As part of my 52 books challenge last year, I aimed to read a book a week throughout the year. While I ultimately failed (I was about 10 books shy of my goal), I did read interesting stories I might never have otherwise discovered. When I visited a friend in Australia last fall, I perused her bookshelf in search of a title I might never have thought of reading. That’s when I found River of Doubt: Theodore Roosevelt’s Darkest Journey by Candice Millard. Having little knowledge of Roosevelt’s life, I wasn’t even sure what the title could reference.
Turns out the 26th president of the United States had quite the adventurous spirit. After a humiliating failed bid a reelection in 1912, Roosevelt and his family set off for South America to take a leisurely trip down one of the Amazon’s larger and better-known rivers. Instead, Roosevelt, his son, and a team took a harrowing journey down an uncharted and dangerous river in the Brazilian Amazon known then only as the River of Doubt.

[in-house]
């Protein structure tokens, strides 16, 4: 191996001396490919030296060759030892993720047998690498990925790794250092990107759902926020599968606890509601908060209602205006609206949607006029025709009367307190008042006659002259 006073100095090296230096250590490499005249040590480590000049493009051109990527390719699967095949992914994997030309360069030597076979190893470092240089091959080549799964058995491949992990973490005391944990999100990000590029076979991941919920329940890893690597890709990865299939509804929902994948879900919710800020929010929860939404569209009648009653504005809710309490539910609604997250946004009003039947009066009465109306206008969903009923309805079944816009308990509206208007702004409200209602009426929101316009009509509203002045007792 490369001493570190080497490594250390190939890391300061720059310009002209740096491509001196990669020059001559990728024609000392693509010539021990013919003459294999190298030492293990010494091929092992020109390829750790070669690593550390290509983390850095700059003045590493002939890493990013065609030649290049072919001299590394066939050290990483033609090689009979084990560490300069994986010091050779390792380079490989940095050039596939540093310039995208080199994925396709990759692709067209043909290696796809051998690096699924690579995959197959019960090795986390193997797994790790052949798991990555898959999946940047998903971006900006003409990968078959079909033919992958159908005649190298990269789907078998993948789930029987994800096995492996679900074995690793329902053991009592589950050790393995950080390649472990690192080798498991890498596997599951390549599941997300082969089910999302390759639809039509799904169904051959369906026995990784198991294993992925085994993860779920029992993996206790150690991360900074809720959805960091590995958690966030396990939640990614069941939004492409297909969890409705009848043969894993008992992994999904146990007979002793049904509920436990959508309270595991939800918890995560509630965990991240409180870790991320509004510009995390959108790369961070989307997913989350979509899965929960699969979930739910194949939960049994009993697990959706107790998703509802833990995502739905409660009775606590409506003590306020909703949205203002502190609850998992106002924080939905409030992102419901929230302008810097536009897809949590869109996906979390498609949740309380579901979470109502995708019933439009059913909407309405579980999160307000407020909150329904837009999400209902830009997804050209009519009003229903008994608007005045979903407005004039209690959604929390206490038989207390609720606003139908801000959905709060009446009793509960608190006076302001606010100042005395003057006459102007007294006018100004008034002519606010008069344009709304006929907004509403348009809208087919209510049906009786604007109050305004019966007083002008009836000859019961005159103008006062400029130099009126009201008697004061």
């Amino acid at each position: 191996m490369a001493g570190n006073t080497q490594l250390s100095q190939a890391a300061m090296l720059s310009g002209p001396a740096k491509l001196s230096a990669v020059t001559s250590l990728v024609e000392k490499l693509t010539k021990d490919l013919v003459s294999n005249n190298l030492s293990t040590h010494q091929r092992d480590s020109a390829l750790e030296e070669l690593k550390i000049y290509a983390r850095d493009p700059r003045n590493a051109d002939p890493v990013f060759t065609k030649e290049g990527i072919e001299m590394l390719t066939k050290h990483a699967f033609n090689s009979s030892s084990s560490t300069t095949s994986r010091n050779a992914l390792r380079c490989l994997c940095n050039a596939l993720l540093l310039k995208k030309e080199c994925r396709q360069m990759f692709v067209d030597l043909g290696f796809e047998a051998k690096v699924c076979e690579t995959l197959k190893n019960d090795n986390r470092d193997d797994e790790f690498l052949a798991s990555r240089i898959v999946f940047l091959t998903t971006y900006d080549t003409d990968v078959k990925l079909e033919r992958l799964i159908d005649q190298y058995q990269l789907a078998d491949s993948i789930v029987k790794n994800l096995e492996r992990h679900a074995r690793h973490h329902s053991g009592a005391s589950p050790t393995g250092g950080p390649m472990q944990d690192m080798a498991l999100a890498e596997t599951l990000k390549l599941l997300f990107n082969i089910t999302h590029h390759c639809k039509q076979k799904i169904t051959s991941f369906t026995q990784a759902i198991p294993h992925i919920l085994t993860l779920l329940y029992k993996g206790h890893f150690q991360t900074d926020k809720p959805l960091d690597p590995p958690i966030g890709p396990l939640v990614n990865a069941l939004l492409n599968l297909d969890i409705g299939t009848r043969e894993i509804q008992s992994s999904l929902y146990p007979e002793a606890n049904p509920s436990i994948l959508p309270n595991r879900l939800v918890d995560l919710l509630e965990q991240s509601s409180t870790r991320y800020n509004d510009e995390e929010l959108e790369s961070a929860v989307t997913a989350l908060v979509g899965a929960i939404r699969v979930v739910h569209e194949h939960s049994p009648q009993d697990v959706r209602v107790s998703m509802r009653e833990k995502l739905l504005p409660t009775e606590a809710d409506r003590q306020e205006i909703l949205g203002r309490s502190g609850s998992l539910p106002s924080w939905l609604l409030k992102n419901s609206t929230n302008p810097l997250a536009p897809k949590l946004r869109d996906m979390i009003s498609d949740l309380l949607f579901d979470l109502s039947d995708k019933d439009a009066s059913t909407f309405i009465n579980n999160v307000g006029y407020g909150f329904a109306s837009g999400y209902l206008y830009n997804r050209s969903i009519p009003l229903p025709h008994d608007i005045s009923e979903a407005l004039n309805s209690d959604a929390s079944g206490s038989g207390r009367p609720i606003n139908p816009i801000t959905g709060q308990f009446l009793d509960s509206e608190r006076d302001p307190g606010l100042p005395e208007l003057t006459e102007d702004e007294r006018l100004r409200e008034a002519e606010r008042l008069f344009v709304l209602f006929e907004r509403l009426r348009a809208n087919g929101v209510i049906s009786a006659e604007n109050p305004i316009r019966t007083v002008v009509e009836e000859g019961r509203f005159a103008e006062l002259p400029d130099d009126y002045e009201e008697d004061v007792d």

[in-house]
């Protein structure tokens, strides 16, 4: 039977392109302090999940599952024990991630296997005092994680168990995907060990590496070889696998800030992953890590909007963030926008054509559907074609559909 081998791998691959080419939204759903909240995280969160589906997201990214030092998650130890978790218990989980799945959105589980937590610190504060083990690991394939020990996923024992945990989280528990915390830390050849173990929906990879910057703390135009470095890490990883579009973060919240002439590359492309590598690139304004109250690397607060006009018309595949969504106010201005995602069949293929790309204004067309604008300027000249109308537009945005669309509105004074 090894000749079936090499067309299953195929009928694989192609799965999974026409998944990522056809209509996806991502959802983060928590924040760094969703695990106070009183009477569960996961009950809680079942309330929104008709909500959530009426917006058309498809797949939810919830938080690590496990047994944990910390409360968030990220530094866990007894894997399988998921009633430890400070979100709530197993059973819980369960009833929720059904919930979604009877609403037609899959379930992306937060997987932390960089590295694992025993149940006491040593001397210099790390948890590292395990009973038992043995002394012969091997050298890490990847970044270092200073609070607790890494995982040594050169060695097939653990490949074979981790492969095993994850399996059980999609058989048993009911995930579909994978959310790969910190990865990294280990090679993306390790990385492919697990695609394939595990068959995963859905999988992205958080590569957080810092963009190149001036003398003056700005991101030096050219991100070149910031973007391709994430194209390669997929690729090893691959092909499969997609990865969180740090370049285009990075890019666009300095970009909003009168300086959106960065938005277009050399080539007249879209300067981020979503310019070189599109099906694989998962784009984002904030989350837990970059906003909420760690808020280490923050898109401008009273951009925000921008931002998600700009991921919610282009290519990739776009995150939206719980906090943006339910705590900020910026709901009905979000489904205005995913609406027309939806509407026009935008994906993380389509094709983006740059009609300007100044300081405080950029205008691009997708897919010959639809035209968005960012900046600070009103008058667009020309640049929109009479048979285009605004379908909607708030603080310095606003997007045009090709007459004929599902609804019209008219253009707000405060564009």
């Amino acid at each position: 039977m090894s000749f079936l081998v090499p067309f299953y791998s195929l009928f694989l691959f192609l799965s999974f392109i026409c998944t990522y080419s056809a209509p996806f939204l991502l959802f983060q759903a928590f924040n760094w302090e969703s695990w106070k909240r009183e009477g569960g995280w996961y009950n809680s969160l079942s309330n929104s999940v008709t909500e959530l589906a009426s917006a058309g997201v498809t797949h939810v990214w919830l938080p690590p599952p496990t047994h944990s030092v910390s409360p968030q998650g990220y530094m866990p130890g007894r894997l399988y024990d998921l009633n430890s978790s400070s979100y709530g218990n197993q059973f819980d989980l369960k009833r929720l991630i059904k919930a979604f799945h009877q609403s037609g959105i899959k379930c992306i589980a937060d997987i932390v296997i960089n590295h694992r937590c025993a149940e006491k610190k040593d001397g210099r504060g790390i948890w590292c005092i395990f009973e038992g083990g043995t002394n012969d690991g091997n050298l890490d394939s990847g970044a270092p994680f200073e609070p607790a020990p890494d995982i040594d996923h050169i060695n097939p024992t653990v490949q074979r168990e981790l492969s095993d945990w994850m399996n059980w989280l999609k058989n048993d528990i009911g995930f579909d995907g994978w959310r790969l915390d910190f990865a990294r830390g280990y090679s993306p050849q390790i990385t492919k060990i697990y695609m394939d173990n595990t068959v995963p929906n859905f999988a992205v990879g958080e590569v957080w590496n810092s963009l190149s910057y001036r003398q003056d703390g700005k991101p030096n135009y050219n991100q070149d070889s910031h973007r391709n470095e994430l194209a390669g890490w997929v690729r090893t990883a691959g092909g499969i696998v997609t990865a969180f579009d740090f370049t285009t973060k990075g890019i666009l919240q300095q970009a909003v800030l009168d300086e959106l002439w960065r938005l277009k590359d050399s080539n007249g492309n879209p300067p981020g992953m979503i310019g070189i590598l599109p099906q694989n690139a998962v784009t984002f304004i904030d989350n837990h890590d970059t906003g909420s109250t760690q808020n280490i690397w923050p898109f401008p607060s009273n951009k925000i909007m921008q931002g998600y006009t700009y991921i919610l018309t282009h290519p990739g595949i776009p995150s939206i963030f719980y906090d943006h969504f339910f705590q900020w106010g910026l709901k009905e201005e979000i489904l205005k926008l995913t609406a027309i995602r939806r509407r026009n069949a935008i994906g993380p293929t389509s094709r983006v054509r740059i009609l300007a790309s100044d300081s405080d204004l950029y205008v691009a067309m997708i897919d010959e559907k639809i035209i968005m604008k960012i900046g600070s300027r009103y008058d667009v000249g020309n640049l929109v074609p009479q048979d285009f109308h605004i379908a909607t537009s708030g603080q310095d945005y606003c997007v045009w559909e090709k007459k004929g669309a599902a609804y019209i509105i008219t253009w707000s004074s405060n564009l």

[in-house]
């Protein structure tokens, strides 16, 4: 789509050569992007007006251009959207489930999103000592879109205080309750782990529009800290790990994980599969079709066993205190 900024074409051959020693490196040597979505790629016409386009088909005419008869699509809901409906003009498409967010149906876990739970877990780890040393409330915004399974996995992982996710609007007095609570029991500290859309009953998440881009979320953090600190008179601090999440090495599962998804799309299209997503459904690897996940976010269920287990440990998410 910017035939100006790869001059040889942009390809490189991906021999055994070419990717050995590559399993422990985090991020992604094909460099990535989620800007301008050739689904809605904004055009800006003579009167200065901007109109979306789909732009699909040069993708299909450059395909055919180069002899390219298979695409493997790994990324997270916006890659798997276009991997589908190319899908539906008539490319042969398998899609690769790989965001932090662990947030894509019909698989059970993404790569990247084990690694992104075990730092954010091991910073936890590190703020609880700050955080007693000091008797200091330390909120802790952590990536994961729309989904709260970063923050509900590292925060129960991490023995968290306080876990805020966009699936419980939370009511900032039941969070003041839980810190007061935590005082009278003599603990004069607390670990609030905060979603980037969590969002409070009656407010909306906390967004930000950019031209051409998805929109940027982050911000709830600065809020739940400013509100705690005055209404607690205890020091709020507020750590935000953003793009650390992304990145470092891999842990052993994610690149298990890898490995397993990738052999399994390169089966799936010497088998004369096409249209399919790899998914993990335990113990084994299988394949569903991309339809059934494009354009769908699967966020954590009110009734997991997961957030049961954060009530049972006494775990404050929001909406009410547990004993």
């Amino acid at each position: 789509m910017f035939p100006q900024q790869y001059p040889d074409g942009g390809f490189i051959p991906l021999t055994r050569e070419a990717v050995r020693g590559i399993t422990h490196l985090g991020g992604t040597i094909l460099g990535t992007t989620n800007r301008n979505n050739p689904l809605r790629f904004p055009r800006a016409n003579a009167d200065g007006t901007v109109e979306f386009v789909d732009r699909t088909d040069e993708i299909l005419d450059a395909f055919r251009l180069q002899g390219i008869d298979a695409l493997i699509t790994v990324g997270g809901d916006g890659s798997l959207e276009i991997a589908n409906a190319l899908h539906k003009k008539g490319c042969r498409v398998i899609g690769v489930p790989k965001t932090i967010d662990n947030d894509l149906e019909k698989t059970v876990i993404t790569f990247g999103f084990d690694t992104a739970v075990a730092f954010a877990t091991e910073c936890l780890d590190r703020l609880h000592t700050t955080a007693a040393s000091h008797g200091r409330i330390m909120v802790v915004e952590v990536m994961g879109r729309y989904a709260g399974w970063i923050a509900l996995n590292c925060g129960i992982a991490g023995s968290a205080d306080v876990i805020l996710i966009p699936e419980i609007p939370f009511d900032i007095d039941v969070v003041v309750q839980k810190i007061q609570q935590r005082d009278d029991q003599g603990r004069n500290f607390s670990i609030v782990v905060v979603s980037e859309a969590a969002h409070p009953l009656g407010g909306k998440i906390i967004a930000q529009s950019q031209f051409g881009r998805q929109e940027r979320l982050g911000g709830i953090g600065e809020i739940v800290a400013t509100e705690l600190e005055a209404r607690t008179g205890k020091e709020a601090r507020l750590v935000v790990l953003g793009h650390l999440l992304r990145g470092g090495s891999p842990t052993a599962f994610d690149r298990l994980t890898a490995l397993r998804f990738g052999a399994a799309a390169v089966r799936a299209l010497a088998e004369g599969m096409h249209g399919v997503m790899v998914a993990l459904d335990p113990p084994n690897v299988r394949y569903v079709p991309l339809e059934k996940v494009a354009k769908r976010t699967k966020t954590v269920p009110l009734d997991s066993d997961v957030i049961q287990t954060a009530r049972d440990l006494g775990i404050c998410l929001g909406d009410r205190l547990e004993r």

The book serves as a biographical portrait of the former president, while more closely falling into the realm of adventure narrative and thriller. Roosevelt is undoubtedly one of the most famous presidents of the 20th century and he was such a rugged outdoorsman that he was able to leave the presidency and come out alive on the other side of a trip of this magnitude. What’s more, the book opens a window into Roosevelt’s love for nature and why he felt natural spaces were so important. His presidency left such a lasting impact on the U.S. National Parks system and Millard’s book deep-dives into the events in his life that fostered his great love of the outdoors.
The story itself is fast-paced and beautifully done. I still haven’t visited South America, and Millard paints a striking image of what it’s like to sleep under the stars in one of the most remote places on Earth. River of Doubt is reads like fiction and I read it in two sittings (and it’s not a short book). It’s a fun read, which is rare for a presidential biography (and this teeters on that line, giving a lot of backstory and history on Roosevelt, although it rarely delves into politics). I highly recommend the book; while not modern travel fiction, it’s just enjoyable.
You can find River of Doubt on Amazon.
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